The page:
Sweetspot: Luke Donald
Get your irons in check by observing one of the best ballstrikers in golf
Since his early days playing for England on two Walker Cup teams and making noise as an NCAA star at Northwestern, Luke Donald has had PGA Tour success in his sights. Having already cracked the top-60 in career earnings with more than $12 million to his credit, you’d have to say he’s right on track. In 2008, Donald has continued his consistent play, and as of April 1st, he managed to notch four top-25 finishes, including a second-place finish at the Honda Classic. What’s the key to his success? The simple answer is sound fundamentals, a solid, rhythmic swing and a fantastic putting touch. Here, you’ll notice he’s using a weight on the clubshaft—this helps him further ingrain his smooth rhythm.
Donald’s left arm hangs nearly perpendicular to the ground. This is the product of quiet hips and serves to minimize the amount of hand action required during impact. If the left arm is allowed to push out away from the body, the clubface opens more and needs manipulation to get back to square.
Hips On Hold
The key to Donald’s control is in his hips. While they begin to open before impact like all great ballstrikers, they do so with a subdued and delayed action that serves two specific purposes. First, the lack of early hip rotation allows the arms to remain close to the body. Second, any excessive upper-body tilt created from overly active hips is eliminated.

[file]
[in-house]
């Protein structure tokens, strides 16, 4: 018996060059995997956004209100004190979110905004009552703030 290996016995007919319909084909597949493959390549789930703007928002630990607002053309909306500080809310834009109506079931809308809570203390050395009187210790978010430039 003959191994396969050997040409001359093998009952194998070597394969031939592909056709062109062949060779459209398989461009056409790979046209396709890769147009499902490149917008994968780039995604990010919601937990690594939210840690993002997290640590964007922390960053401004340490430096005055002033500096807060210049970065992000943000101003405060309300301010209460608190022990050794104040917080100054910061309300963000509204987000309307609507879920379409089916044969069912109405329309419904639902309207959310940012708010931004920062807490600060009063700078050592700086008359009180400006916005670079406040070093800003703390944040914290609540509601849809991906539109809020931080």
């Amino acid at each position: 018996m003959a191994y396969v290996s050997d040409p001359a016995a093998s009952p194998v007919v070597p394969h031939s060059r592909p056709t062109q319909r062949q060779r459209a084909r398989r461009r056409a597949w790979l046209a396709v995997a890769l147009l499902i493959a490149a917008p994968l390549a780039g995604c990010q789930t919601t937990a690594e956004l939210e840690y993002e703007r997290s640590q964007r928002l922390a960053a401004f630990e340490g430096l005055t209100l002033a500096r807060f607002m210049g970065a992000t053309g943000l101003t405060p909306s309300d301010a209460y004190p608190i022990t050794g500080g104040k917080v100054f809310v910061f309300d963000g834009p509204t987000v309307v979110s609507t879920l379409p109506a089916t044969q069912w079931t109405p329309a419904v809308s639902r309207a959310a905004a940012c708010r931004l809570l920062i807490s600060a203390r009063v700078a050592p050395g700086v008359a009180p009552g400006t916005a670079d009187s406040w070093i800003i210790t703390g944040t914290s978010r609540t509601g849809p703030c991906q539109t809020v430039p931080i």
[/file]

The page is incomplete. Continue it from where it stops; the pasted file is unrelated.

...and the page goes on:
Right At It
Donald’s great body position keeps his arms close and allows his right arm to point directly at the ball. This is on plane! As a result, his hands will be lower at impact than most Tour players, helping him to better control the trajectory of his iron shots.
Approaching impact, Donald’s hands are in their proper position, with the left wrist flat and the right wrist bent back. This is different from their alignment at address, with the left wrist bent and the right wrist flat, and is a change all great ballstrikers achieve, further proof that impact and address aren’t the same.
Right Heel Down
That his right heel remains grounded late in the downswing is another benefit of Donald’s quiet hips. It allows his feet, knees and hips to remain directly under his torso, creating a truly “stacked” impact position that maximizes compression and consistency.
Facing The Ball
With the club tracking precisely on plane approaching impact, there’s no need to make adjustments to the clubface. The toe of the club will overtake the heel and need no extra manipulation from the hands to become square. This is a critical element to creating crisp iron shots.
Luke Donald plays Mizuno forged irons for what many would agree is the ultimate in feel and control. The MP-57 is the latest in the line. www.mizunousa.com